Minnesotans, it turns out, are quite a curious people. (You guys have a lot of questions about one another – particularly about why everyone seems to hate Edina and zipper merging.)
When we launched Curious Minnesota, our community-driven reporting project fueled by questions from readers, we didn't know what to expect. Less than 12 months later, we can declare the series a resounding success.
Since the effort launched, more than 775 questions have been submitted and more than 15,000 votes have been cast to help pick questions. And the average Curious Minnesota story has racked up about 10 times the readership of our average staff-written story online.
But the success of the series goes beyond the numbers. The variety and depth of questions asked have helped the Star Tribune newsroom listen to readers to report stories that matter to them, many of which wouldn't fit into our traditional beat coverage.
We answered the most popular question – What is Minnesota Nice? from Sara Skinner – variations of which have been asked more than 30 times. (To be clear, some of question-askers wanted us to explore whether Minnesota Nice is even nice at all. The short answer: It's complicated.)
We've tackled pocket-book issues like this one from Carl Ojala: Why does Minnesota tax social security benefits? And cultural questions like this from Randy Fordice: Why won't anyone in Minnesota take the last piece of food?
And some of our stories definitely touched a nerve, eliciting hundreds of comments and more than 100,000 page views per story. As we look back on Curious Minnesota and look forward to another year of questions from our readers, here are the most popular Curious Minnesota stories for the year.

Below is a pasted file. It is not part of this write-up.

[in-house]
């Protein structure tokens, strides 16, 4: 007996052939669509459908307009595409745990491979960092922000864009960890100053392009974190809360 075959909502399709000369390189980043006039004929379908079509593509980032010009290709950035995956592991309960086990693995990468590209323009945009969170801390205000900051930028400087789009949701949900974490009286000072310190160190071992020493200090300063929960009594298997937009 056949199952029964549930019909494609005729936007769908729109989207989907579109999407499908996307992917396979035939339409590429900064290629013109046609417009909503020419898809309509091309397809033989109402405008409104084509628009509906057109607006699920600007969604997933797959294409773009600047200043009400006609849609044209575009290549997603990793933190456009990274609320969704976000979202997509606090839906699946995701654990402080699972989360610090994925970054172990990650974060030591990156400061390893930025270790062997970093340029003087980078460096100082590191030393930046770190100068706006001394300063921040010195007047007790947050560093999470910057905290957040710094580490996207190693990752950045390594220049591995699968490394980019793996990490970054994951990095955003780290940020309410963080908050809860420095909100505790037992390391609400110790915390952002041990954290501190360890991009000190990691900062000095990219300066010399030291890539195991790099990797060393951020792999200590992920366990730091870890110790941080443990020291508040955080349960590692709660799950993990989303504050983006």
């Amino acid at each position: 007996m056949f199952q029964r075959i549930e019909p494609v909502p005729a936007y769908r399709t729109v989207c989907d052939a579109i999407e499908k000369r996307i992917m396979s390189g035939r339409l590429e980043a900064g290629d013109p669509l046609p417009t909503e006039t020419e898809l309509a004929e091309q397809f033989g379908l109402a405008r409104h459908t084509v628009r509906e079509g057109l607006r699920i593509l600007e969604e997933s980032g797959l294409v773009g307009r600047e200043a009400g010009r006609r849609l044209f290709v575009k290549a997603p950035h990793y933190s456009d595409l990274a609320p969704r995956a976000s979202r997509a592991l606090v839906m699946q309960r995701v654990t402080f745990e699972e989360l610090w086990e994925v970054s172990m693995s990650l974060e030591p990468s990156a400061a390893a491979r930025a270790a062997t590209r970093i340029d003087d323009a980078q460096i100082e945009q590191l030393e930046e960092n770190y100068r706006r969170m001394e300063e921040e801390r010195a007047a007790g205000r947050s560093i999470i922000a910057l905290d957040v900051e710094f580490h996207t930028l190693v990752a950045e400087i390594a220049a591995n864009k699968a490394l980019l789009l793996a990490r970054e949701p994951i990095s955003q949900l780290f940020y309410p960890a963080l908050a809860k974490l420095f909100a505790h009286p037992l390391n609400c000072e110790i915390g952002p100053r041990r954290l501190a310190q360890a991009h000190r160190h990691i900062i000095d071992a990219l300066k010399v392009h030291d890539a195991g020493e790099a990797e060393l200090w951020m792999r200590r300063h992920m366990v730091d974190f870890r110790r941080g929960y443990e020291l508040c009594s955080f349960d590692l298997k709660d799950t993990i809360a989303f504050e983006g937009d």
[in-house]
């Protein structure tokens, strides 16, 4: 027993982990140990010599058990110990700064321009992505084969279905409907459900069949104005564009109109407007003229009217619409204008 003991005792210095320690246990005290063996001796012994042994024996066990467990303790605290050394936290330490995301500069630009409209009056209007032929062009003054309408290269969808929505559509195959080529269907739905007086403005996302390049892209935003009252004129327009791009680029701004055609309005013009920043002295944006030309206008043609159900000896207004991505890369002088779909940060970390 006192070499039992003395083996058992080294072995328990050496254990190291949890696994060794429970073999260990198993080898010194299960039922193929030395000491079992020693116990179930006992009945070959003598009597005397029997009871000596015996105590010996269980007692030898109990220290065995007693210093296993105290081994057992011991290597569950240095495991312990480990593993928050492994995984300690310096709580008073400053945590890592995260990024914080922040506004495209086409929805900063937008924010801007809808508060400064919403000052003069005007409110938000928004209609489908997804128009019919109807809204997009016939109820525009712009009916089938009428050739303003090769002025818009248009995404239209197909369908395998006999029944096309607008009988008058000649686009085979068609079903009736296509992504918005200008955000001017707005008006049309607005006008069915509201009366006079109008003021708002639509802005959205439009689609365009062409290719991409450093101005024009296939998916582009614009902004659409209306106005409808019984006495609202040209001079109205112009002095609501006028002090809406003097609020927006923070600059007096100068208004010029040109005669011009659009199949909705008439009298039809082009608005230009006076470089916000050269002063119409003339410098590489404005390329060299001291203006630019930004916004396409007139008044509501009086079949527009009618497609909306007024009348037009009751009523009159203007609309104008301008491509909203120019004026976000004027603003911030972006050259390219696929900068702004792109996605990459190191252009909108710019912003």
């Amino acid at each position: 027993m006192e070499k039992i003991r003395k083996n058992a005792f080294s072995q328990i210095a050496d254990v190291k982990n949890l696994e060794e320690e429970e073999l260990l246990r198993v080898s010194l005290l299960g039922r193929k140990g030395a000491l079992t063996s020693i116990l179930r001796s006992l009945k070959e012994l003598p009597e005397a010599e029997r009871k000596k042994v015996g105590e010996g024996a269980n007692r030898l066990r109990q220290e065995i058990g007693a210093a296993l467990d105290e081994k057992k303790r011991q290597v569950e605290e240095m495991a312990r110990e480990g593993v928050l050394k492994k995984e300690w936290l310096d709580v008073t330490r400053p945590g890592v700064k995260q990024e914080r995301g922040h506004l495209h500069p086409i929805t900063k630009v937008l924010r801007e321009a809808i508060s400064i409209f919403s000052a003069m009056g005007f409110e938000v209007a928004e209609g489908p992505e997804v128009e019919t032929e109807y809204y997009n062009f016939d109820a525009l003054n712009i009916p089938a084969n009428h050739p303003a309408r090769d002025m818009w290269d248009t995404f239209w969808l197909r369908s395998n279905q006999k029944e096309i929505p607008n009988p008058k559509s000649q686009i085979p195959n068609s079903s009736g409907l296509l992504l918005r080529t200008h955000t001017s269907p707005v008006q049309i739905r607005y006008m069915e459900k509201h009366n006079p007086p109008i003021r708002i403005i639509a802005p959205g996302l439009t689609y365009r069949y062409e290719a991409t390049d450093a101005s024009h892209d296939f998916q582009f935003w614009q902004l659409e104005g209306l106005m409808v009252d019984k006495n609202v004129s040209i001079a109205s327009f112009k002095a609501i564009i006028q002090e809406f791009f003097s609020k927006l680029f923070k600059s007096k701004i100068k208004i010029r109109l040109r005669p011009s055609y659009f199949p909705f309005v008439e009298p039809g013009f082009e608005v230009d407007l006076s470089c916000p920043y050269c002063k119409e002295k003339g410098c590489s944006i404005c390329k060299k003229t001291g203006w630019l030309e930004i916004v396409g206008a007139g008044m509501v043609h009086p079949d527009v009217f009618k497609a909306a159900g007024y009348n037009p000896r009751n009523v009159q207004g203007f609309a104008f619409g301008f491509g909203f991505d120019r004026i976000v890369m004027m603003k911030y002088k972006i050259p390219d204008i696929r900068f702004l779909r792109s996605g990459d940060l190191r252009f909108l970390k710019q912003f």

The answer to this question actually touches on Minnesota culture (and Minnesota Nice) as much as driving skills. It seems that Minnesotans' propensity for rule following collides with, um, passive-aggressive behavior, to create backups in highway construction zones. Kate Thoma asked the question after coming upon construction in Bloomington, and with traffic backed up in the left lane, she zoomed along in the empty right lane until signs told her to move over. She was zipper merging, but her efforts were thwarted by a left lane vigilante who would not let her in line. "I'm certain he thought of me as rude and entitled, but I was just doing what my 9th grade driver's ed teacher taught me," Thoma said. She is right, and zipper merging is the law here. The concept is simple: Drivers remain in their lanes until they reach the merge point. Then, they are supposed to take turns merging. "It's a great idea in theory, but theory is not how people always drive," said Dwight Hennessy, a traffic psychologist who teaches at Buffalo State College in New York.
Go to the Urban Dictionary, perhaps the Internet's No. 1 destination for an unfiltered look at what people really mean when they talk. The top definition for "cake eater" — ahead of even Marie Antoinette — describes Edina. "It's a thing," said Dominika Bielawski of Minneapolis of the sentiment that goes back decades. "Overly bougie people who want a white picket fence and a cookie-cutter life, everything served on a silver platter." Edina is wealthy, but not the wealthiest town in the Twin Cities. Edina's schools are excellent, but U.S. News & World Report ranks Edina High School at No. 10 in the state. Mounds View, Eagan, Wayzata and Eastview in Apple Valley all are ranked higher. So why the hate? Perhaps it's because Edina combines the things that have long symbolized the American dream — nice homes, tree-shaded streets, good schools — and hasn't ever let go of them.